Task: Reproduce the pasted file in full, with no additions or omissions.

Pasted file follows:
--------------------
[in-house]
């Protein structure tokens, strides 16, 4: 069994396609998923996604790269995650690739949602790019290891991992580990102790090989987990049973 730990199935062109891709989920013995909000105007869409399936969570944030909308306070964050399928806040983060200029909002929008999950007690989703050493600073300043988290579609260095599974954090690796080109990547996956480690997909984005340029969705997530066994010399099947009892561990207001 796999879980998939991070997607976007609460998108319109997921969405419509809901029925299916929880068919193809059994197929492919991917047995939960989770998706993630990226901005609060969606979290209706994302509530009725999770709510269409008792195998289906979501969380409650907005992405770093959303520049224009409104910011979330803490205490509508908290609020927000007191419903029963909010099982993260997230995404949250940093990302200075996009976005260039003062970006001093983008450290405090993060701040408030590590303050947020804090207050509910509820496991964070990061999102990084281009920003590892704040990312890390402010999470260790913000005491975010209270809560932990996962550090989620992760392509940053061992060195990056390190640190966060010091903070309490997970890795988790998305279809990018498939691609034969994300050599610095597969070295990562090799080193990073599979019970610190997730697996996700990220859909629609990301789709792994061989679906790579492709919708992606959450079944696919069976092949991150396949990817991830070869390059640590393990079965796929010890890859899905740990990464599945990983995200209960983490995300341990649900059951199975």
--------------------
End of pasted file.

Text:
[in-house]
């Protein structure tokens, strides 16, 4: 069994396609998923996604790269995650690739949602790019290891991992580990102790090989987990049973 730990199935062109891709989920013995909000105007869409399936969570944030909308306070964050399928806040983060200029909002929008999950007690989703050493600073300043988290579609260095599974954090690796080109990547996956480690997909984005340029969705997530066994010399099947009892561990207001 796999879980998939991070997607976007609460998108319109997921969405419509809901029925299916929880068919193809059994197929492919991917047995939960989770998706993630990226901005609060969606979290209706994302509530009725999770709510269409008792195998289906979501969380409650907005992405770093959303520049224009409104910011979330803490205490509508908290609020927000007191419903029963909010099982993260997230995404949250940093990302200075996009976005260039003062970006001093983008450290405090993060701040408030590590303050947020804090207050509910509820496991964070990061999102990084281009920003590892704040990312890390402010999470260790913000005491975010209270809560932990996962550090989620992760392509940053061992060195990056390190640190966060010091903070309490997970890795988790998305279809990018498939691609034969994300050599610095597969070295990562090799080193990073599979019970610190997730697996996700990220859909629609990301789709792994061989679906790579492709919708992606959450079944696919069976092949991150396949990817991830070869390059640590393990079965796929010890890859899905740990990464599945990983995200209960983490995300341990649900059951199975």